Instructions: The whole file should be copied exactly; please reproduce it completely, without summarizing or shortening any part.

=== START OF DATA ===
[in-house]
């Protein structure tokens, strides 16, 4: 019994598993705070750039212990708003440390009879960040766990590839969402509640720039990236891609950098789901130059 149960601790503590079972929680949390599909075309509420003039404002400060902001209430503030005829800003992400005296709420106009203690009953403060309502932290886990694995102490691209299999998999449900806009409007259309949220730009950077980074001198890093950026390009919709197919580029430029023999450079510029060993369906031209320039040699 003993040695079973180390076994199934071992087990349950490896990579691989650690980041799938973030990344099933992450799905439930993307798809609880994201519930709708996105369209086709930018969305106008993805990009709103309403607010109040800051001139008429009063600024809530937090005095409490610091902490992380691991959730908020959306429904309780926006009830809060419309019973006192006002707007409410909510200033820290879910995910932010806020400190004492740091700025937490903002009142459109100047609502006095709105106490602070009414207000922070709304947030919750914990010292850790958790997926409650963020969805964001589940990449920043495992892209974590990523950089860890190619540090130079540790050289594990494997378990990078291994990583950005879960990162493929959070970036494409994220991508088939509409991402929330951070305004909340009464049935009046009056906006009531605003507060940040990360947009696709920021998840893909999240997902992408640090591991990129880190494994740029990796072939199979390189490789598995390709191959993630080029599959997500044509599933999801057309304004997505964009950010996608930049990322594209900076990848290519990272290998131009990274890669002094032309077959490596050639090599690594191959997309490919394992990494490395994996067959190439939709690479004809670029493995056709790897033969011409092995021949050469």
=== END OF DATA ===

[in-house]
């Protein structure tokens, strides 16, 4: 019994598993705070750039212990708003440390009879960040766990590839969402509640720039990236891609950098789901130059 149960601790503590079972929680949390599909075309509420003039404002400060902001209430503030005829800003992400005296709420106009203690009953403060309502932290886990694995102490691209299999998999449900806009409007259309949220730009950077980074001198890093950026390009919709197919580029430029023999450079510029060993369906031209320039040699 003993040695079973180390076994199934071992087990349950490896990579691989650690980041799938973030990344099933992450799905439930993307798809609880994201519930709708996105369209086709930018969305106008993805990009709103309403607010109040800051001139008429009063600024809530937090005095409490610091902490992380691991959730908020959306429904309780926006009830809060419309019973006192006002707007409410909510200033820290879910995910932010806020400190004492740091700025937490903002009142459109100047609502006095709105106490602070009414207000922070709304947030919750914990010292850790958790997926409650963020969805964001589940990449920043495992892209974590990523950089860890190619540090130079540790050289594990494997378990990078291994990583950005879960990162493929959070970036494409994220991508088939509409991402929330951070305004909340009464049935009046009056906006009531605003507060940040990360947009696709920021998840893909999240997902992408640090591991990129880190494994740029990796072939199979390189490789598995390709191959993630080029599959997500044509599933999801057309304004997505964009950010996608930049990322594209900076990848290519990272290998131009990274890669002094032309077959490596050639090599690594191959997309490919394992990494490395994996067959190439939709690479004809670029493995056709790897033969011409092995021949050469």